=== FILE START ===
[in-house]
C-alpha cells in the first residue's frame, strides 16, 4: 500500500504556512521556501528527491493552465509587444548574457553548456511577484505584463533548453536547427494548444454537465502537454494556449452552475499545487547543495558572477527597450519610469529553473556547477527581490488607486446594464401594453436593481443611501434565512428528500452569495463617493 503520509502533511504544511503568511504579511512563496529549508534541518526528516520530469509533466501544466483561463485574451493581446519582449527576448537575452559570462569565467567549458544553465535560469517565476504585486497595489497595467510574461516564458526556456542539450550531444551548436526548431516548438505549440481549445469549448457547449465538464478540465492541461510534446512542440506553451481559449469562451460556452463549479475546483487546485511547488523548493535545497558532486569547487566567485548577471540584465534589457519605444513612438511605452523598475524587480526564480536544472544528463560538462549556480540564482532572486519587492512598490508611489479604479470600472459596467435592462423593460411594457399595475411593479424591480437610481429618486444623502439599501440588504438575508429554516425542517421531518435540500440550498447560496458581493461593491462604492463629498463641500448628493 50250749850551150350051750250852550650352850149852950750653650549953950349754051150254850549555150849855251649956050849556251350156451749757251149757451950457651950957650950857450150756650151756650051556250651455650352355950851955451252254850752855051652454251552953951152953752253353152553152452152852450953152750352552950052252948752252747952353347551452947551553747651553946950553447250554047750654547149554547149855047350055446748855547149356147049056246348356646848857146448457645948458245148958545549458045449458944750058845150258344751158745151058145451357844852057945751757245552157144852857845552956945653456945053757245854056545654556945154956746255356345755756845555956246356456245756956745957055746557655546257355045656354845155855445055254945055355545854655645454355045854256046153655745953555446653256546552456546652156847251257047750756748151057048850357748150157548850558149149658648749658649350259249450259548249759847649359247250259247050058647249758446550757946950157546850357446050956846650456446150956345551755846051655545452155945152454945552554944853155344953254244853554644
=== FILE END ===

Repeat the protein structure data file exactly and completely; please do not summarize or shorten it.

[in-house]
C-alpha cells in the first residue's frame, strides 16, 4: 500500500504556512521556501528527491493552465509587444548574457553548456511577484505584463533548453536547427494548444454537465502537454494556449452552475499545487547543495558572477527597450519610469529553473556547477527581490488607486446594464401594453436593481443611501434565512428528500452569495463617493 503520509502533511504544511503568511504579511512563496529549508534541518526528516520530469509533466501544466483561463485574451493581446519582449527576448537575452559570462569565467567549458544553465535560469517565476504585486497595489497595467510574461516564458526556456542539450550531444551548436526548431516548438505549440481549445469549448457547449465538464478540465492541461510534446512542440506553451481559449469562451460556452463549479475546483487546485511547488523548493535545497558532486569547487566567485548577471540584465534589457519605444513612438511605452523598475524587480526564480536544472544528463560538462549556480540564482532572486519587492512598490508611489479604479470600472459596467435592462423593460411594457399595475411593479424591480437610481429618486444623502439599501440588504438575508429554516425542517421531518435540500440550498447560496458581493461593491462604492463629498463641500448628493 50250749850551150350051750250852550650352850149852950750653650549953950349754051150254850549555150849855251649956050849556251350156451749757251149757451950457651950957650950857450150756650151756650051556250651455650352355950851955451252254850752855051652454251552953951152953752253353152553152452152852450953152750352552950052252948752252747952353347551452947551553747651553946950553447250554047750654547149554547149855047350055446748855547149356147049056246348356646848857146448457645948458245148958545549458045449458944750058845150258344751158745151058145451357844852057945751757245552157144852857845552956945653456945053757245854056545654556945154956746255356345755756845555956246356456245756956745957055746557655546257355045656354845155855445055254945055355545854655645454355045854256046153655745953555446653256546552456546652156847251257047750756748151057048850357748150157548850558149149658648749658649350259249450259548249759847649359247250259247050058647249758446550757946950157546850357446050956846650456446150956345551755846051655545452155945152454945552554944853155344953254244853554644